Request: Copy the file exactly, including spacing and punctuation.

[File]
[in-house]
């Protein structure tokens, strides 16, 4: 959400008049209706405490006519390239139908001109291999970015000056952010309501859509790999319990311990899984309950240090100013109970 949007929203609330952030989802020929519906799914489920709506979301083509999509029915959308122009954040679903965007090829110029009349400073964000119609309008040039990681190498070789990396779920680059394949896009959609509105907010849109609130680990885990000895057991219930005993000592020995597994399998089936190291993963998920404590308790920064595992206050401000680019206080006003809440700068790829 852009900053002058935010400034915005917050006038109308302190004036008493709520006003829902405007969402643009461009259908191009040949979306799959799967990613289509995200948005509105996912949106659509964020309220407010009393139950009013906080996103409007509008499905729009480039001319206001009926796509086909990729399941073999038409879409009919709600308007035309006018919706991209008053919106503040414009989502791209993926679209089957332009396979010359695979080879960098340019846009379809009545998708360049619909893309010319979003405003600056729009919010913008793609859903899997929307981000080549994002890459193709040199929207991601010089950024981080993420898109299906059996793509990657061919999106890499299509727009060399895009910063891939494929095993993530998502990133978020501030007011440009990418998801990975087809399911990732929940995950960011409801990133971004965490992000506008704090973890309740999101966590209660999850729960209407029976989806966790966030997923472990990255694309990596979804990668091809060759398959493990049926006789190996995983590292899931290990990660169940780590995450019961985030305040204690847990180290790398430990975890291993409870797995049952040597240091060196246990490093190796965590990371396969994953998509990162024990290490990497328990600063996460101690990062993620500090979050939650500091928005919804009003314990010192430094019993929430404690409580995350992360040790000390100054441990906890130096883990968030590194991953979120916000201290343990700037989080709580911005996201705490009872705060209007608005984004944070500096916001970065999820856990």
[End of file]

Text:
[in-house]
């Protein structure tokens, strides 16, 4: 959400008049209706405490006519390239139908001109291999970015000056952010309501859509790999319990311990899984309950240090100013109970 949007929203609330952030989802020929519906799914489920709506979301083509999509029915959308122009954040679903965007090829110029009349400073964000119609309008040039990681190498070789990396779920680059394949896009959609509105907010849109609130680990885990000895057991219930005993000592020995597994399998089936190291993963998920404590308790920064595992206050401000680019206080006003809440700068790829 852009900053002058935010400034915005917050006038109308302190004036008493709520006003829902405007969402643009461009259908191009040949979306799959799967990613289509995200948005509105996912949106659509964020309220407010009393139950009013906080996103409007509008499905729009480039001319206001009926796509086909990729399941073999038409879409009919709600308007035309006018919706991209008053919106503040414009989502791209993926679209089957332009396979010359695979080879960098340019846009379809009545998708360049619909893309010319979003405003600056729009919010913008793609859903899997929307981000080549994002890459193709040199929207991601010089950024981080993420898109299906059996793509990657061919999106890499299509727009060399895009910063891939494929095993993530998502990133978020501030007011440009990418998801990975087809399911990732929940995950960011409801990133971004965490992000506008704090973890309740999101966590209660999850729960209407029976989806966790966030997923472990990255694309990596979804990668091809060759398959493990049926006789190996995983590292899931290990990660169940780590995450019961985030305040204690847990180290790398430990975890291993409870797995049952040597240091060196246990490093190796965590990371396969994953998509990162024990290490990497328990600063996460101690990062993620500090979050939650500091928005919804009003314990010192430094019993929430404690409580995350992360040790000390100054441990906890130096883990968030590194991953979120916000201290343990700037989080709580911005996201705490009872705060209007608005984004944070500096916001970065999820856990």